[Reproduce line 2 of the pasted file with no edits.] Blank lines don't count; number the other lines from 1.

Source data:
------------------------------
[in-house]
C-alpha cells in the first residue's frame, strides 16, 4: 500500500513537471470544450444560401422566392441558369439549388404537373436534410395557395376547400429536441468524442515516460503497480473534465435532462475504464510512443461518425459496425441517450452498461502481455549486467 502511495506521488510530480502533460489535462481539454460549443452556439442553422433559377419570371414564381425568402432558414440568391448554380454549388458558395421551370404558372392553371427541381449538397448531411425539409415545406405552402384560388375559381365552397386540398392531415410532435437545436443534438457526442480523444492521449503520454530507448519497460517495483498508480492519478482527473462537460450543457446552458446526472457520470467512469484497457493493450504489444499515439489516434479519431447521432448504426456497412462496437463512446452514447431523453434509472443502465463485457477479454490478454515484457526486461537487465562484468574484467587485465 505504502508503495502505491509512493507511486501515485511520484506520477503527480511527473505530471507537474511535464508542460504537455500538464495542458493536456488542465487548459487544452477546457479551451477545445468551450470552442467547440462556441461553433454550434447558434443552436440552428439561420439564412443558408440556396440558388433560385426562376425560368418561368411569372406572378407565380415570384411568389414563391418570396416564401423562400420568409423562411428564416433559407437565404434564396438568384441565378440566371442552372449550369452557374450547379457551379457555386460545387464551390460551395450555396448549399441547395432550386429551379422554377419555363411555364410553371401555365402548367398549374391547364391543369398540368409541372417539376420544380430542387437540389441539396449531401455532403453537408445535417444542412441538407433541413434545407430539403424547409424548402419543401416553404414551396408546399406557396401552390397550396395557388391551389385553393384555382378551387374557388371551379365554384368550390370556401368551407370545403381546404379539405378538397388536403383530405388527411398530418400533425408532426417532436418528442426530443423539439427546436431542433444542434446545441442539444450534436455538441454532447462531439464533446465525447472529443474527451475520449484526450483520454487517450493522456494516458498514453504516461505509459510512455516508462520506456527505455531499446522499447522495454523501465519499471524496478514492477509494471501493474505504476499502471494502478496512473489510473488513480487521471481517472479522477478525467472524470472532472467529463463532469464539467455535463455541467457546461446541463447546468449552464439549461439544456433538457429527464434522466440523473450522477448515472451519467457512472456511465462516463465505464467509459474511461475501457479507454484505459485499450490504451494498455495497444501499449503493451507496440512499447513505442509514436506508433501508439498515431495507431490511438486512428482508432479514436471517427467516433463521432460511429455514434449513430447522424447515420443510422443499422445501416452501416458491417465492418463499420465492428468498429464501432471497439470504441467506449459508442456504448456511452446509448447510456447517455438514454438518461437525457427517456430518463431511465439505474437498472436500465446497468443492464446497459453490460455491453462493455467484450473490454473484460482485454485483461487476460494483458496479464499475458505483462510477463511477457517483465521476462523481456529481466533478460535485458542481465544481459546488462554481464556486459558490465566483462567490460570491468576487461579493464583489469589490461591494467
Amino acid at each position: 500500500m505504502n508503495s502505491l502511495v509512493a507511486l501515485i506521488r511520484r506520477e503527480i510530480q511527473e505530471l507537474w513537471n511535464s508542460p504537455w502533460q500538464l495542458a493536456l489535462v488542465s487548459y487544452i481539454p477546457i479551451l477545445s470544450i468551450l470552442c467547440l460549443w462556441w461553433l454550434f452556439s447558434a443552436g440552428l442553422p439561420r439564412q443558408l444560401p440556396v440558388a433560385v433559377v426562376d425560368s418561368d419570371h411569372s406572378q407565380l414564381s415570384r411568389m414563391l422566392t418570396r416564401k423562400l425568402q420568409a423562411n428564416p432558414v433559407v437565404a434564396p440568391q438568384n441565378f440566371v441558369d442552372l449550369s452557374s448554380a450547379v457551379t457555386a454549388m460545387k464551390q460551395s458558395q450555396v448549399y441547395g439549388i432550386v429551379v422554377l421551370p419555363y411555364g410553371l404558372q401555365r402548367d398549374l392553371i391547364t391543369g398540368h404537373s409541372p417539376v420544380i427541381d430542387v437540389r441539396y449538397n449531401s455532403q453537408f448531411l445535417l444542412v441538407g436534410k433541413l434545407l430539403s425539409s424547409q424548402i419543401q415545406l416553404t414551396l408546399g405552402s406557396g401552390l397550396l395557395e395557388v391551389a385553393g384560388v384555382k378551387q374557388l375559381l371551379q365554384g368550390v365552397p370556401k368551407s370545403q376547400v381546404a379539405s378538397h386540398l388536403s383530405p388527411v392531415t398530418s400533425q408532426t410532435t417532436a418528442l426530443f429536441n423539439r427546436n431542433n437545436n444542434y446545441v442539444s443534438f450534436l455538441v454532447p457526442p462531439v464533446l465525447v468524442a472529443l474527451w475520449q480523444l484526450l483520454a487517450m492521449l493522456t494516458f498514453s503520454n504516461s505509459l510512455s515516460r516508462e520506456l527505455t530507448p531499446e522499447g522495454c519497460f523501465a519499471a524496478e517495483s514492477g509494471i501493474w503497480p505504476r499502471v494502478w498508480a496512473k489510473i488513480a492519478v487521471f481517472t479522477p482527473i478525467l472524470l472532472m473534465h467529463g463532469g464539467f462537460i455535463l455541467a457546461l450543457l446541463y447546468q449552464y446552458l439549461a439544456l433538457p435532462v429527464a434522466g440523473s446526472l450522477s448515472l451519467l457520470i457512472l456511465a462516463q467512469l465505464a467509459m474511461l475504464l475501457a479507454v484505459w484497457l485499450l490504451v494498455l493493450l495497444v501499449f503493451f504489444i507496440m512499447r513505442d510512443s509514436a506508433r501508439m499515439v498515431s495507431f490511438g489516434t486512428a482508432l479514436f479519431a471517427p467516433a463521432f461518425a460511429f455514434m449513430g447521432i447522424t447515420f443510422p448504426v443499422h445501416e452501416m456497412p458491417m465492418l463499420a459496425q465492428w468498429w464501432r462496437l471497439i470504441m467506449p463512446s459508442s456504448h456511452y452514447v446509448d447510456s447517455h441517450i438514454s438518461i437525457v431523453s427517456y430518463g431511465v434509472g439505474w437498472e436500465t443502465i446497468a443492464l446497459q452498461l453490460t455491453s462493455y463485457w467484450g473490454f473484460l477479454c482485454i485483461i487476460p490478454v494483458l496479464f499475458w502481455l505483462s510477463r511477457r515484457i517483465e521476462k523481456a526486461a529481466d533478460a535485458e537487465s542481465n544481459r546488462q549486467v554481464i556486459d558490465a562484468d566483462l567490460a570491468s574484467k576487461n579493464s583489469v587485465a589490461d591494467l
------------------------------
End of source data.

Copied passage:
C-alpha cells in the first residue's frame, strides 16, 4: 500500500513537471470544450444560401422566392441558369439549388404537373436534410395557395376547400429536441468524442515516460503497480473534465435532462475504464510512443461518425459496425441517450452498461502481455549486467 502511495506521488510530480502533460489535462481539454460549443452556439442553422433559377419570371414564381425568402432558414440568391448554380454549388458558395421551370404558372392553371427541381449538397448531411425539409415545406405552402384560388375559381365552397386540398392531415410532435437545436443534438457526442480523444492521449503520454530507448519497460517495483498508480492519478482527473462537460450543457446552458446526472457520470467512469484497457493493450504489444499515439489516434479519431447521432448504426456497412462496437463512446452514447431523453434509472443502465463485457477479454490478454515484457526486461537487465562484468574484467587485465 505504502508503495502505491509512493507511486501515485511520484506520477503527480511527473505530471507537474511535464508542460504537455500538464495542458493536456488542465487548459487544452477546457479551451477545445468551450470552442467547440462556441461553433454550434447558434443552436440552428439561420439564412443558408440556396440558388433560385426562376425560368418561368411569372406572378407565380415570384411568389414563391418570396416564401423562400420568409423562411428564416433559407437565404434564396438568384441565378440566371442552372449550369452557374450547379457551379457555386460545387464551390460551395450555396448549399441547395432550386429551379422554377419555363411555364410553371401555365402548367398549374391547364391543369398540368409541372417539376420544380430542387437540389441539396449531401455532403453537408445535417444542412441538407433541413434545407430539403424547409424548402419543401416553404414551396408546399406557396401552390397550396395557388391551389385553393384555382378551387374557388371551379365554384368550390370556401368551407370545403381546404379539405378538397388536403383530405388527411398530418400533425408532426417532436418528442426530443423539439427546436431542433444542434446545441442539444450534436455538441454532447462531439464533446465525447472529443474527451475520449484526450483520454487517450493522456494516458498514453504516461505509459510512455516508462520506456527505455531499446522499447522495454523501465519499471524496478514492477509494471501493474505504476499502471494502478496512473489510473488513480487521471481517472479522477478525467472524470472532472467529463463532469464539467455535463455541467457546461446541463447546468449552464439549461439544456433538457429527464434522466440523473450522477448515472451519467457512472456511465462516463465505464467509459474511461475501457479507454484505459485499450490504451494498455495497444501499449503493451507496440512499447513505442509514436506508433501508439498515431495507431490511438486512428482508432479514436471517427467516433463521432460511429455514434449513430447522424447515420443510422443499422445501416452501416458491417465492418463499420465492428468498429464501432471497439470504441467506449459508442456504448456511452446509448447510456447517455438514454438518461437525457427517456430518463431511465439505474437498472436500465446497468443492464446497459453490460455491453462493455467484450473490454473484460482485454485483461487476460494483458496479464499475458505483462510477463511477457517483465521476462523481456529481466533478460535485458542481465544481459546488462554481464556486459558490465566483462567490460570491468576487461579493464583489469589490461591494467